The decision by the seniors group AARP to drop its membership in an influential legislative reform coalition is the latest example of the left’s successful pressure on corporations and other organizations to disown the group.

“People should be concerned when any group believes solutions come from intimidation rather than discussion,” @ALEC_states says.

As of December, according to the liberal website, “at least 108 corporations and 19 nonprofits” announced cutting ties with the American Legislative Exchange Council in the previous five years.

Among those listed as parting ways with ALEC: Coca-Cola Co., Blue Cross Blue Shield, Johnson & Johnson, Walgreens, Wal-Mart, and Hewlett-Packard Co.

“A great silencing is taking place across America,” ALEC spokesman Bill Meierling told The Daily Signal. “All people should be deeply concerned when any group believes solutions come from intimidation rather than discussion.”

Of all the organizations in the conservative movement that have antagonized the left during the Obama presidency, this one stands out.

The American Legislative Exchange Council is a nonprofit, nonpartisan network of state lawmakers, policy analysts, and private sector leaders that advances model legislation with an eye toward free market policy solutions.

The organization that became known as ALEC grew out of informal meetings of conservative activists in Chicago during autumn 1973. Forty-three years later, the exchange council includes “nearly one-quarter of the country’s state legislators and stakeholders from across the policy spectrum,” according to its website.

ALEC now has a long history of successfully promoting local and state legislation built on the constitutional principles of limited government, the free market, and federalism.

While the exchange council has attracted both positive attention and negative scrutiny since its founding, well-funded, well-organized opponents on the left have made a concerted effort over the past five years to marginalize, discredit, and defund it.

As previously reported by The Daily Signal, eight of the Senate’s most liberal Democrats also targeted ALEC last month in a letter to national and state-based think tanks and policy organizations demanding to know the names of donors.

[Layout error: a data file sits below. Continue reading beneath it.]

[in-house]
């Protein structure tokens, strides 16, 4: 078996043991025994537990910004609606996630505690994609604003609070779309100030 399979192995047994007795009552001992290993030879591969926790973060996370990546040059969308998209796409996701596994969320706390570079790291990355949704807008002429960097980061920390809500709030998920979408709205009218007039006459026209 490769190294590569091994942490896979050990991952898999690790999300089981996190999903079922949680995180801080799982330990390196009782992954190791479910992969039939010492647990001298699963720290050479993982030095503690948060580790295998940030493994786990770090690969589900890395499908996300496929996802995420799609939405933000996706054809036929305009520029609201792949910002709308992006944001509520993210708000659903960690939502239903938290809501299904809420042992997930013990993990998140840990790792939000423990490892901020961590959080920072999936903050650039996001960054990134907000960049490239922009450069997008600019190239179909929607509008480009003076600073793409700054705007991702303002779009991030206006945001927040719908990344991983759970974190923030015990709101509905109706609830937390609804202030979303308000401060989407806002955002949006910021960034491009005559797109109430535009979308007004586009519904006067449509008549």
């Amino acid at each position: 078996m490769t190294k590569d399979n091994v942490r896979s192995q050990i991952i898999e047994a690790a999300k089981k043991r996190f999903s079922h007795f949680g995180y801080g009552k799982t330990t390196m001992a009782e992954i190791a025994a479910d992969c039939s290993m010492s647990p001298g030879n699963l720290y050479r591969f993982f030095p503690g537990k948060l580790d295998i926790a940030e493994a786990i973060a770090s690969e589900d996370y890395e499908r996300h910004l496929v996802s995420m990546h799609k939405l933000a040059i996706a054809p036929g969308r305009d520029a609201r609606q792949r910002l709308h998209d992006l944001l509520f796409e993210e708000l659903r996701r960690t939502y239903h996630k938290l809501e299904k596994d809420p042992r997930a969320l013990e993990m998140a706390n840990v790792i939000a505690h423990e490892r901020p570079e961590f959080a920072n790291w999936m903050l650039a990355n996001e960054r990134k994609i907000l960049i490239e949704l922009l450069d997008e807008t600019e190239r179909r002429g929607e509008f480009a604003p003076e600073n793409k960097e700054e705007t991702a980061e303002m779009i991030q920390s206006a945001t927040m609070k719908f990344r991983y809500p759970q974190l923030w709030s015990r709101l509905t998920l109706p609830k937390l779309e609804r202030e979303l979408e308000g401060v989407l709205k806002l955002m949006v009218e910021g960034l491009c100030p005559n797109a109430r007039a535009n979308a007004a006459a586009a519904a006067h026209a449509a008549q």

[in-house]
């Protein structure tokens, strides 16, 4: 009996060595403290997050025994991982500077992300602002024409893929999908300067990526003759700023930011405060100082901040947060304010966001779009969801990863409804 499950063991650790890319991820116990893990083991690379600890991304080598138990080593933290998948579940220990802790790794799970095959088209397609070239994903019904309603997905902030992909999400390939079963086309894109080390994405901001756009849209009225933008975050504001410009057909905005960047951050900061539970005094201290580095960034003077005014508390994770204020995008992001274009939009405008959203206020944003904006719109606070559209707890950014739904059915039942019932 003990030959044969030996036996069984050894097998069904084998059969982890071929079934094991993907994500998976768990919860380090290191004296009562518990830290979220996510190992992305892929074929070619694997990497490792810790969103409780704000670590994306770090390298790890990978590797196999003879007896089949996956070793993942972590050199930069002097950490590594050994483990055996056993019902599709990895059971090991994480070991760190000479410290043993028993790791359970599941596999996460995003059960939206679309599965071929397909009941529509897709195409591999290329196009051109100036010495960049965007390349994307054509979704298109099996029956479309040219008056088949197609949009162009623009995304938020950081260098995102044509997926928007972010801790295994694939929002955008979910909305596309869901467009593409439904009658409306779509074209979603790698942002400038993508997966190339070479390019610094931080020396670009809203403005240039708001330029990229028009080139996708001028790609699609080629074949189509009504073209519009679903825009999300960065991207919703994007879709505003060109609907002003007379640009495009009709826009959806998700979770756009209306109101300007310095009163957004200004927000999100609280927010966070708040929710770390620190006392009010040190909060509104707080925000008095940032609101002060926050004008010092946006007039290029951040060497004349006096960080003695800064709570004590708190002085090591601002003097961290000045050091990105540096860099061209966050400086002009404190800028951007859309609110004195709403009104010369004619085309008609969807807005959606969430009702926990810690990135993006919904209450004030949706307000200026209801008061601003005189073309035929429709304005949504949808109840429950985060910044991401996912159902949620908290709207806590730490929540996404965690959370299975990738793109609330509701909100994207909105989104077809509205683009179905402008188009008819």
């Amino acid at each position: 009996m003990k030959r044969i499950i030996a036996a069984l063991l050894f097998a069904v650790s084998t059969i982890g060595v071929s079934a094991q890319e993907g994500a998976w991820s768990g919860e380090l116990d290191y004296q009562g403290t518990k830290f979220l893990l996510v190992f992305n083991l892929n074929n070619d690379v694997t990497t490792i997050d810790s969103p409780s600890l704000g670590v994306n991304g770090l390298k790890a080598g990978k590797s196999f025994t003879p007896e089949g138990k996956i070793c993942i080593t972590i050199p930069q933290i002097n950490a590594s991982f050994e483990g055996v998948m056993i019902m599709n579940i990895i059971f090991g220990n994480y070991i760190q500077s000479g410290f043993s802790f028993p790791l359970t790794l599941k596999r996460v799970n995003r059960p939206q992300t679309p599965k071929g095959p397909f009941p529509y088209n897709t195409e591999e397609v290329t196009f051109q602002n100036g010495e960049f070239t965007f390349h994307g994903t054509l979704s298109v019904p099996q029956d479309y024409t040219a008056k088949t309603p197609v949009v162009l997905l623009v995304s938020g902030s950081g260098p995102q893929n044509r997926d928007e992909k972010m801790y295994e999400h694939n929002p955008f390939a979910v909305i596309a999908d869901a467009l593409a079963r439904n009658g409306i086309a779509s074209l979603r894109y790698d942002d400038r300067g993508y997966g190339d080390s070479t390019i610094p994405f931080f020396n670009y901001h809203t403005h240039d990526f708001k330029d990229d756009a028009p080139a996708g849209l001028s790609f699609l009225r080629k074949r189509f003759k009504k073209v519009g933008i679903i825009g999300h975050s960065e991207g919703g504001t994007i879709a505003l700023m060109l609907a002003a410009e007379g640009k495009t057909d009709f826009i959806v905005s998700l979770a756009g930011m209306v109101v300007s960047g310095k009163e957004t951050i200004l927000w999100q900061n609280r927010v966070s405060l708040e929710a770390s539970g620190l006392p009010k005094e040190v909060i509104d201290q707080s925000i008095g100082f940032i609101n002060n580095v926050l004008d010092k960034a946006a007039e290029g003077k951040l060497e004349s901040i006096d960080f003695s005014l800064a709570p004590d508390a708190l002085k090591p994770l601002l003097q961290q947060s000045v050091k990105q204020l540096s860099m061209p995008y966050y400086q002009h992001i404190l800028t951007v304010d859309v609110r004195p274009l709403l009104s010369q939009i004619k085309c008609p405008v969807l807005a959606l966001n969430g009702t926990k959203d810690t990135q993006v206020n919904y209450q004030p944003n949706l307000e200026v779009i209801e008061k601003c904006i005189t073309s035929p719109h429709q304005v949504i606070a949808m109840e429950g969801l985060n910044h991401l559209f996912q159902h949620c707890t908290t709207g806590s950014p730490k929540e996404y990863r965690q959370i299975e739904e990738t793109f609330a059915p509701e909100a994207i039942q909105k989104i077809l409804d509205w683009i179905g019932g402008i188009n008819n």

Conservative policy analysts and think tank leaders who are familiar with the assault on ALEC have some insight.

A critical turning point came after the 2010 midterm elections, they say, when left-leaning lawmakers lost ground in statehouses across the country, making it possible for ALEC’s proposals to become policy at an accelerated pace.

Matthew Vadum is a senior vice president at Capital Research Center, which investigates the “aims and activities of left-liberal special interest groups.” Vadum said he suspects that because ALEC worked successfully to “frame the debate” during the Obama presidency, it aroused the ire of liberal groups such as Common Cause.

Those groups now see some of their most prized policy achievements in danger of losing their grip at the local and state levels, he said.

 - Phoenix, AZ, America - Anti-ALEC Protesters march through a residential neighborhood in Phoenix on Nov. 30, 2011, on their way to picket the American Legislative Exchange Council during ALEC's meeting at the Westin Kierland Resort and Spa. (Photo: by Jack Kurtz/ ZumaPress/Newscom)

Protesters march through a residential neighborhood in Phoenix on Nov. 30, 2011, on their way to picket the American Legislative Exchange Council during ALEC’s meeting at the Westin Kierland Resort and Spa. (Photo: Jack Kurtz/ZumaPress/Newscom)

Obamacare and Voter ID

After President Barack Obama signed the Patient Protection and Affordable Care Act, popularly known as Obamacare, into law in March 2010, ALEC “sprang into action” and “drafted model legislation aimed at blocking states from enforcing the new health insurance monstrosity,” Vadum noted in a research paper.

In November 2011, ALEC published its “State Lawmakers Guide to Repealing Obamacare.”

At least 10 states took up ALEC’s model proposal to block the federal health care law by 2013, Vadum wrote. But what rankled the left above all else is the exchange council’s commitment to passing voter identification laws as a safeguard against voter fraud, he says.